Eye For Film >> Movies >> Species (1995) Film Review
From the era of Baywatch comes a monster that morphs into something as sexy as Pammy and more deadly than a coven of witches. Welcome to the world of The Creature From The Black Beyond, except this time it's chemical, created in a test-tube by Ben Kingsley and his whitecoats.
As a girl, it/she escapes, does a yukky cocoon act on a train and re-emerges as a centrefold contender, who takes her top off at every opportunity, while tonguing lounge lizards to death. Despite zero education and a bell jar childhood, she/it manages to mime motelspeak and drive cars.
Kingsley collects a weird team of specialists to track her down, including Alfred Molina who looks baffled, Forest Whitaker who looks daft and Michael Madsen who looks like he did in Reservoir Dogs. They are better than script fodder, but worse than useless. The object of desire, played with svelte perfection by Natasha Henstridge, holds all the surprises.
Director Roger Donaldson can't be bothered to go into galactic miniature at the effects lab - this is pre-CGI, remember. He stays in Los Angeles and ends up down the sewers as a tribute to James Cameron and Aliens. The plot has no tolerance for logic and the dialogue is of the "She's frustrated." "Who isn't?" variety.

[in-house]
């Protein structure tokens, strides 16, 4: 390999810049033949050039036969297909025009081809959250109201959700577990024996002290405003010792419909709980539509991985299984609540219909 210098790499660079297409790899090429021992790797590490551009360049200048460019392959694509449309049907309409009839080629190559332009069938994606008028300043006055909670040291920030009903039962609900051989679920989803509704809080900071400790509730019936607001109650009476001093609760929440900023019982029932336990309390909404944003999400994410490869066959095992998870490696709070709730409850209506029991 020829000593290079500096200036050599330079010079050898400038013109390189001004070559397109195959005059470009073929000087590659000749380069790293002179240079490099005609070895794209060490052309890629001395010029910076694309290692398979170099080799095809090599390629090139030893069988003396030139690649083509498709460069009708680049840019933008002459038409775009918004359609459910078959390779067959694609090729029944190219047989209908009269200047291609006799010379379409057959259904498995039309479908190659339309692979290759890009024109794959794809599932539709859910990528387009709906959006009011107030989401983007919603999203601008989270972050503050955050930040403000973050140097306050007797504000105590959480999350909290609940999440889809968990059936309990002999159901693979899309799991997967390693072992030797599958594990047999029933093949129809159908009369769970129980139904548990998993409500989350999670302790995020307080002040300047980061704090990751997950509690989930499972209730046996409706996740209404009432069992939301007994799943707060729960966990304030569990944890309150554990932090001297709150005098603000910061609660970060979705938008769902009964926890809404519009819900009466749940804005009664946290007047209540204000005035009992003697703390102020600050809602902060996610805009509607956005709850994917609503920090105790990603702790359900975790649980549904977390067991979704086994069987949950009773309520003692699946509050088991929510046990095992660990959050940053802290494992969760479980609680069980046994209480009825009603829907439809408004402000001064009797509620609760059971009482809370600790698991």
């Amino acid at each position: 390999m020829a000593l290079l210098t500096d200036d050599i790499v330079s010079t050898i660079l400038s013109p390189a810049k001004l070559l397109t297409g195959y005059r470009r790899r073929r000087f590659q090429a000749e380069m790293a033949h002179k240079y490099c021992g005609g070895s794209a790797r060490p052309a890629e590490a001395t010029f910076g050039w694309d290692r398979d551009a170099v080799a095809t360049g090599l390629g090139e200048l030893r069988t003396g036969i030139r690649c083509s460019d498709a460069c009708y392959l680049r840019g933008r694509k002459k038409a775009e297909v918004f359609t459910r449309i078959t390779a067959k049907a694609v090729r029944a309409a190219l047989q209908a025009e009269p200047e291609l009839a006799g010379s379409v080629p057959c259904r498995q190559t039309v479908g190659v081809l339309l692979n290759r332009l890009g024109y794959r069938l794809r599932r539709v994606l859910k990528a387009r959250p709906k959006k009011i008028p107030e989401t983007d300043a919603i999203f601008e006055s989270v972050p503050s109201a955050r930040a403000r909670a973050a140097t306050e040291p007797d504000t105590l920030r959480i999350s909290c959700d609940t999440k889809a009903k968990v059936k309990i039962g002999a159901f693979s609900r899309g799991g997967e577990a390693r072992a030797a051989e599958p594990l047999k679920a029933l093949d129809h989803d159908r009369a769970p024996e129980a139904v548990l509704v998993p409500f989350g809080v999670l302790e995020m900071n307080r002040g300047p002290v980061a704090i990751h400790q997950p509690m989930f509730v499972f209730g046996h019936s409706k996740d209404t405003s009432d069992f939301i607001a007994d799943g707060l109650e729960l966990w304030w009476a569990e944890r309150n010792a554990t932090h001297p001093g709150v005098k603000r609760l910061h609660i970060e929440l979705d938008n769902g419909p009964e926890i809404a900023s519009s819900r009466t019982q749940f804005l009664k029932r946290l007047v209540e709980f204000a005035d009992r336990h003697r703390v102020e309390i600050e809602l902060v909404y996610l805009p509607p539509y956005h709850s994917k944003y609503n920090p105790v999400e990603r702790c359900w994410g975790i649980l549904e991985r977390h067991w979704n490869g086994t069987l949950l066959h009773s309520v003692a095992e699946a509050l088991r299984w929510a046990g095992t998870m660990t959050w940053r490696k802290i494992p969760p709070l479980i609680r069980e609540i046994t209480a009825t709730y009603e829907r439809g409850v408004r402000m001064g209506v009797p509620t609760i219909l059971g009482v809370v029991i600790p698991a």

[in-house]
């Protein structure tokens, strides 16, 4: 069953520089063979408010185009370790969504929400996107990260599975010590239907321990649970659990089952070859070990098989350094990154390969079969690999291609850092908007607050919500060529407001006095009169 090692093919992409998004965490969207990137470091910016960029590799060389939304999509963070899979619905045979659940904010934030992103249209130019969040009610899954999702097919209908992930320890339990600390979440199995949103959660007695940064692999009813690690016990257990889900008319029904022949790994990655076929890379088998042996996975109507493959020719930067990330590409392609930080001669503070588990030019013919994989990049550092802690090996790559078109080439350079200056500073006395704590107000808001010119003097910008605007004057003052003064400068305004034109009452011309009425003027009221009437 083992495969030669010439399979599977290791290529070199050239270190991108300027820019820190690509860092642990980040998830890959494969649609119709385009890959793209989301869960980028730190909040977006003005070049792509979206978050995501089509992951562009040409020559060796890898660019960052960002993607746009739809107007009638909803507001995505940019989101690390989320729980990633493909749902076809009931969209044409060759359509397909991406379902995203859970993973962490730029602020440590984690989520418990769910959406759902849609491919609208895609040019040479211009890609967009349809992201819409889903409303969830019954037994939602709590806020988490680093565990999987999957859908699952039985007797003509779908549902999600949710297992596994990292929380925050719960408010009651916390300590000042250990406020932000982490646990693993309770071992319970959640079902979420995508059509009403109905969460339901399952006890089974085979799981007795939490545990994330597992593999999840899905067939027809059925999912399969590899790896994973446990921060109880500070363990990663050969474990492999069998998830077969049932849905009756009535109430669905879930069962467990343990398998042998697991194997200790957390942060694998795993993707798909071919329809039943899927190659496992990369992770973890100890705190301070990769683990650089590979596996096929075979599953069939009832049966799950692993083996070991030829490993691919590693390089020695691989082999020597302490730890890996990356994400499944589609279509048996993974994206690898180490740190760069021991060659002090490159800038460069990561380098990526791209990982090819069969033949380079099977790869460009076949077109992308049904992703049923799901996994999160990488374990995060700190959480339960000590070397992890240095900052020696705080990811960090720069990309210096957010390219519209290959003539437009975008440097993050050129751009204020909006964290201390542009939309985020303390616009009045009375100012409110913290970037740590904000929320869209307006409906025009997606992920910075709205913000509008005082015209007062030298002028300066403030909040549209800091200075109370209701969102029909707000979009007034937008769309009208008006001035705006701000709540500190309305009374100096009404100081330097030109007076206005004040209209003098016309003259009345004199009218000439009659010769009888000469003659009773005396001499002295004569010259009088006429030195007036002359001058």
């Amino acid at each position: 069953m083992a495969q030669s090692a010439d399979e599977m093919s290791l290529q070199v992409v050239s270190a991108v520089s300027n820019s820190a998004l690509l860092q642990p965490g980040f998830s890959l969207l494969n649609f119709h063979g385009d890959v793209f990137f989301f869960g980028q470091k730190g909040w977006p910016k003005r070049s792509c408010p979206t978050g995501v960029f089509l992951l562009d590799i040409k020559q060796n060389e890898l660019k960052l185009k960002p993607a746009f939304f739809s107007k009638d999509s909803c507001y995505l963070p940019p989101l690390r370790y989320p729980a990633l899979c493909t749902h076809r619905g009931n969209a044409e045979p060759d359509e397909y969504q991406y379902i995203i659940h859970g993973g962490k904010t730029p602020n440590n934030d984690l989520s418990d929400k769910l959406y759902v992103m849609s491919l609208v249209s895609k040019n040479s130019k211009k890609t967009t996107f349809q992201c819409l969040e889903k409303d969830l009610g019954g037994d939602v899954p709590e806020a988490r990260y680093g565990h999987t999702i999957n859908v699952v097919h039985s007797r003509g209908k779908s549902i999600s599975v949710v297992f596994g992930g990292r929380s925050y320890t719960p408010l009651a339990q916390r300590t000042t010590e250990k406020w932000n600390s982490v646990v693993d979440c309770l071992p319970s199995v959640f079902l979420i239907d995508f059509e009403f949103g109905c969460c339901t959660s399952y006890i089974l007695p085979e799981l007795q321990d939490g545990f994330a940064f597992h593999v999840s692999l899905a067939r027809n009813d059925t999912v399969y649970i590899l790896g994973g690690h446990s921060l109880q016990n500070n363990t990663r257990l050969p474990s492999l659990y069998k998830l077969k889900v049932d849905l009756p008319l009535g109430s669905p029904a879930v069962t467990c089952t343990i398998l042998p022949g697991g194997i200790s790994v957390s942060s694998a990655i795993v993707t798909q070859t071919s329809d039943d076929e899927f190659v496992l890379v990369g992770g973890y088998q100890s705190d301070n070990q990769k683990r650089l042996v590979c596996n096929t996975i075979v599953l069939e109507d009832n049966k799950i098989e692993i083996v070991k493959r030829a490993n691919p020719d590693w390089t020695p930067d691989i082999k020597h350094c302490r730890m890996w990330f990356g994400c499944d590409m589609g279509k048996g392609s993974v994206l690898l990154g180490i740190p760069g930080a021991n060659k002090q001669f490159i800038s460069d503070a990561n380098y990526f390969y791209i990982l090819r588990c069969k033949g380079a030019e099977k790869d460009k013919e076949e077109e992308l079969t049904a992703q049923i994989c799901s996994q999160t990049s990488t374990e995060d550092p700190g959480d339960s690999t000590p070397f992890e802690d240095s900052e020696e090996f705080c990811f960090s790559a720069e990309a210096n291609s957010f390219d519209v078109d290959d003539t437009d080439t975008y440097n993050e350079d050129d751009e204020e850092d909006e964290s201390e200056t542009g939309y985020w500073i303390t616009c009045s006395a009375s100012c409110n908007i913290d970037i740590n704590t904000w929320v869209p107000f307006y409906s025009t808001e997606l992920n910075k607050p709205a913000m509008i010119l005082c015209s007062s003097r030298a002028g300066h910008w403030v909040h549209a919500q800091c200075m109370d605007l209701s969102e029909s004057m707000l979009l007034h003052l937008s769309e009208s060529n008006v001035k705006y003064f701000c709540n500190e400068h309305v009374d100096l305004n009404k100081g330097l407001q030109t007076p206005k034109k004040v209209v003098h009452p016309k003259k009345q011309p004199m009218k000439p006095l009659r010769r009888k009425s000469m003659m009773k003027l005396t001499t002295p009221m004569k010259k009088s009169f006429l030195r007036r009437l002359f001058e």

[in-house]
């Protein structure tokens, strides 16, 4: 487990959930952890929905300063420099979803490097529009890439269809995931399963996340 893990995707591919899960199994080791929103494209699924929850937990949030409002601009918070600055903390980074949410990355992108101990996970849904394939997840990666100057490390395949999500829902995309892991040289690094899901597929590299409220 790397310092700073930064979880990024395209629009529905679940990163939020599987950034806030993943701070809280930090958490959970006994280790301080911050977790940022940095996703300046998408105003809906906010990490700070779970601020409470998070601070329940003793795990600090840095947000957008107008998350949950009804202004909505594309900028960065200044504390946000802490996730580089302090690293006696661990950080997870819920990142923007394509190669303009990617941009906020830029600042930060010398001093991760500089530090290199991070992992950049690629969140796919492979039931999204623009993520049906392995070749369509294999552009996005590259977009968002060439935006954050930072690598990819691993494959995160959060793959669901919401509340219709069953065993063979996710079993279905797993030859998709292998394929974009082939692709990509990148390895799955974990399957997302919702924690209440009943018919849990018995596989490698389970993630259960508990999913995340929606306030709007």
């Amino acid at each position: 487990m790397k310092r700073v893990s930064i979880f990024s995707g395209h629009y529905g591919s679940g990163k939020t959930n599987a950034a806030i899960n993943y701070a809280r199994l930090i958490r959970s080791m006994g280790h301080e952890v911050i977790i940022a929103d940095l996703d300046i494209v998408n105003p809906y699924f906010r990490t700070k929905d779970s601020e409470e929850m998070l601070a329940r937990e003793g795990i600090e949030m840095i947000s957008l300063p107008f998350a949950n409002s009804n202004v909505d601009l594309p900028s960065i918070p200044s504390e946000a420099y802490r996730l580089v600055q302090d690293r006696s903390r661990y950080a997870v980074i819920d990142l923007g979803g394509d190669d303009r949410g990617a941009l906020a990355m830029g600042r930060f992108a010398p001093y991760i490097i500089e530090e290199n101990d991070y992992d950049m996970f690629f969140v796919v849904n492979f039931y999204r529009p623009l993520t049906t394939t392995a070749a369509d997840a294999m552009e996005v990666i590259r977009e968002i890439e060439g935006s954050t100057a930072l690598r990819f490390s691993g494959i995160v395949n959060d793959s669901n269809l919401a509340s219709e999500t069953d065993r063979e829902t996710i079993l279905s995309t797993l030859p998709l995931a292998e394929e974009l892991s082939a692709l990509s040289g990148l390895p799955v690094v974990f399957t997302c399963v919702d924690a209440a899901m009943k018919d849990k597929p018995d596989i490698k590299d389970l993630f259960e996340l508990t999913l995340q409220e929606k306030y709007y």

During this period in his thespian journey, before being elevated to the ermine, Sir Ben was going through his post-Gandhi phase, when, so happy to be in demand, he accepted everything. The roles were flat-packed, so he stopped acting and followed Donald (Halloween) Pleasance's career path, playing well-qualified nutters. His speciality this time is the tummy ache. He doesn't have one; he looks like he has one.
It makes you want to call a doctor.Reviewed on: 18 Dec 2004